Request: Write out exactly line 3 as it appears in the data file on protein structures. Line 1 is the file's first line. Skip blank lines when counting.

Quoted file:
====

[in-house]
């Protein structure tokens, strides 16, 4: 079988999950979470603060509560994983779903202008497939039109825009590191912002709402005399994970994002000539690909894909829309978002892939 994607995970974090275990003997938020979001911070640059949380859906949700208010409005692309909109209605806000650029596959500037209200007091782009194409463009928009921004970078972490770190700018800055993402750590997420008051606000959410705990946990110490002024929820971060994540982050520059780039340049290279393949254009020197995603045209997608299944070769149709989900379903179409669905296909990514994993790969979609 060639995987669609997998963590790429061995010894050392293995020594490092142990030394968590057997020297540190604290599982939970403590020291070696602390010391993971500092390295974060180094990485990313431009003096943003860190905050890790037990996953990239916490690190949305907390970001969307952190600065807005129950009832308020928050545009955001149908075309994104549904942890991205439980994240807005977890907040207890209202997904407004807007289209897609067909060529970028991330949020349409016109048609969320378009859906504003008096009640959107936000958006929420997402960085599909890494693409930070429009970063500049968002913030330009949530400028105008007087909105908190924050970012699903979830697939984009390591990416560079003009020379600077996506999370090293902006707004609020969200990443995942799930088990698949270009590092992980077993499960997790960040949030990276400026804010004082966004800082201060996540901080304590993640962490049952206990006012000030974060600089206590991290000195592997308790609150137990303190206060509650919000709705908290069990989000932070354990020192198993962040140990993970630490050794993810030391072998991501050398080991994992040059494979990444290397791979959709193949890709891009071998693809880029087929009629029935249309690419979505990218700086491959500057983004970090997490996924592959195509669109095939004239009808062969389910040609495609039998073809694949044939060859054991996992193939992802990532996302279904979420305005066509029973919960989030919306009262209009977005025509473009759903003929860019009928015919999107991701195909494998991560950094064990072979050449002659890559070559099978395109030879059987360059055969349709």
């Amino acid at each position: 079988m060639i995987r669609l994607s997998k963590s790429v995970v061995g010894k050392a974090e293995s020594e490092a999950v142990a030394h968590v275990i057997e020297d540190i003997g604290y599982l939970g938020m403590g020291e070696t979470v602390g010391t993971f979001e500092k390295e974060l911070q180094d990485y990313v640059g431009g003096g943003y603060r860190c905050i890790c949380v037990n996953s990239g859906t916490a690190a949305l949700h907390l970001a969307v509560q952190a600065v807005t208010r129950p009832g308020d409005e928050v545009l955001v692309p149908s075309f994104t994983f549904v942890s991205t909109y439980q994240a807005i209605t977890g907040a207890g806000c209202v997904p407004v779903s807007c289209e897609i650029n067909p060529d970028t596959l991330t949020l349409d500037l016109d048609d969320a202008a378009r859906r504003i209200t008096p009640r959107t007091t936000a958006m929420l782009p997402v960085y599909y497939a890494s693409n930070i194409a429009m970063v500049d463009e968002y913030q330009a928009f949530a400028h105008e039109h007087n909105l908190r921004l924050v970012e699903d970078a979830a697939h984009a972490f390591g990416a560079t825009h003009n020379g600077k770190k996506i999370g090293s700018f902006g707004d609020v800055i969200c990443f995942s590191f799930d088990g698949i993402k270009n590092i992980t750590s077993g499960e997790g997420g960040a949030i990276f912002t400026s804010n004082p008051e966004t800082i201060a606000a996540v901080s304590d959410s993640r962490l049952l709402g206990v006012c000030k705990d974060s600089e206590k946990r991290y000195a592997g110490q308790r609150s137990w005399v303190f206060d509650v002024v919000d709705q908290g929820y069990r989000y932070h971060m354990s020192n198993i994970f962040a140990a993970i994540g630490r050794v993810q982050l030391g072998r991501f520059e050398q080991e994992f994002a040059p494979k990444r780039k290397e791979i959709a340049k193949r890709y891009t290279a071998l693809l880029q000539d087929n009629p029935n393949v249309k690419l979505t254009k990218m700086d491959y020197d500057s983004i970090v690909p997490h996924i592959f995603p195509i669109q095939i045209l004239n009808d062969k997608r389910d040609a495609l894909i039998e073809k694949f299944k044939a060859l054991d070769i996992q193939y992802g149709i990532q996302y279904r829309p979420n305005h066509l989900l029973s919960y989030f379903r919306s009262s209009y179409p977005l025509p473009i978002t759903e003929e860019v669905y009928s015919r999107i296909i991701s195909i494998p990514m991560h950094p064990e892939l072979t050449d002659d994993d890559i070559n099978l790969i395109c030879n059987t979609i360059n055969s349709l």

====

């Amino acid at each position: 079988m060639i995987r669609l994607s997998k963590s790429v995970v061995g010894k050392a974090e293995s020594e490092a999950v142990a030394h968590v275990i057997e020297d540190i003997g604290y599982l939970g938020m403590g020291e070696t979470v602390g010391t993971f979001e500092k390295e974060l911070q180094d990485y990313v640059g431009g003096g943003y603060r860190c905050i890790c949380v037990n996953s990239g859906t916490a690190a949305l949700h907390l970001a969307v509560q952190a600065v807005t208010r129950p009832g308020d409005e928050v545009l955001v692309p149908s075309f994104t994983f549904v942890s991205t909109y439980q994240a807005i209605t977890g907040a207890g806000c209202v997904p407004v779903s807007c289209e897609i650029n067909p060529d970028t596959l991330t949020l349409d500037l016109d048609d969320a202008a378009r859906r504003i209200t008096p009640r959107t007091t936000a958006m929420l782009p997402v960085y599909y497939a890494s693409n930070i194409a429009m970063v500049d463009e968002y913030q330009a928009f949530a400028h105008e039109h007087n909105l908190r921004l924050v970012e699903d970078a979830a697939h984009a972490f390591g990416a560079t825009h003009n020379g600077k770190k996506i999370g090293s700018f902006g707004d609020v800055i969200c990443f995942s590191f799930d088990g698949i993402k270009n590092i992980t750590s077993g499960e997790g997420g960040a949030i990276f912002t400026s804010n004082p008051e966004t800082i201060a606000a996540v901080s304590d959410s993640r962490l049952l709402g206990v006012c000030k705990d974060s600089e206590k946990r991290y000195a592997g110490q308790r609150s137990w005399v303190f206060d509650v002024v919000d709705q908290g929820y069990r989000y932070h971060m354990s020192n198993i994970f962040a140990a993970i994540g630490r050794v993810q982050l030391g072998r991501f520059e050398q080991e994992f994002a040059p494979k990444r780039k290397e791979i959709a340049k193949r890709y891009t290279a071998l693809l880029q000539d087929n009629p029935n393949v249309k690419l979505t254009k990218m700086d491959y020197d500057s983004i970090v690909p997490h996924i592959f995603p195509i669109q095939i045209l004239n009808d062969k997608r389910d040609a495609l894909i039998e073809k694949f299944k044939a060859l054991d070769i996992q193939y992802g149709i990532q996302y279904r829309p979420n305005h066509l989900l029973s919960y989030f379903r919306s009262s209009y179409p977005l025509p473009i978002t759903e003929e860019v669905y009928s015919r999107i296909i991701s195909i494998p990514m991560h950094p064990e892939l072979t050449d002659d994993d890559i070559n099978l790969i395109c030879n059987t979609i360059n055969s349709l």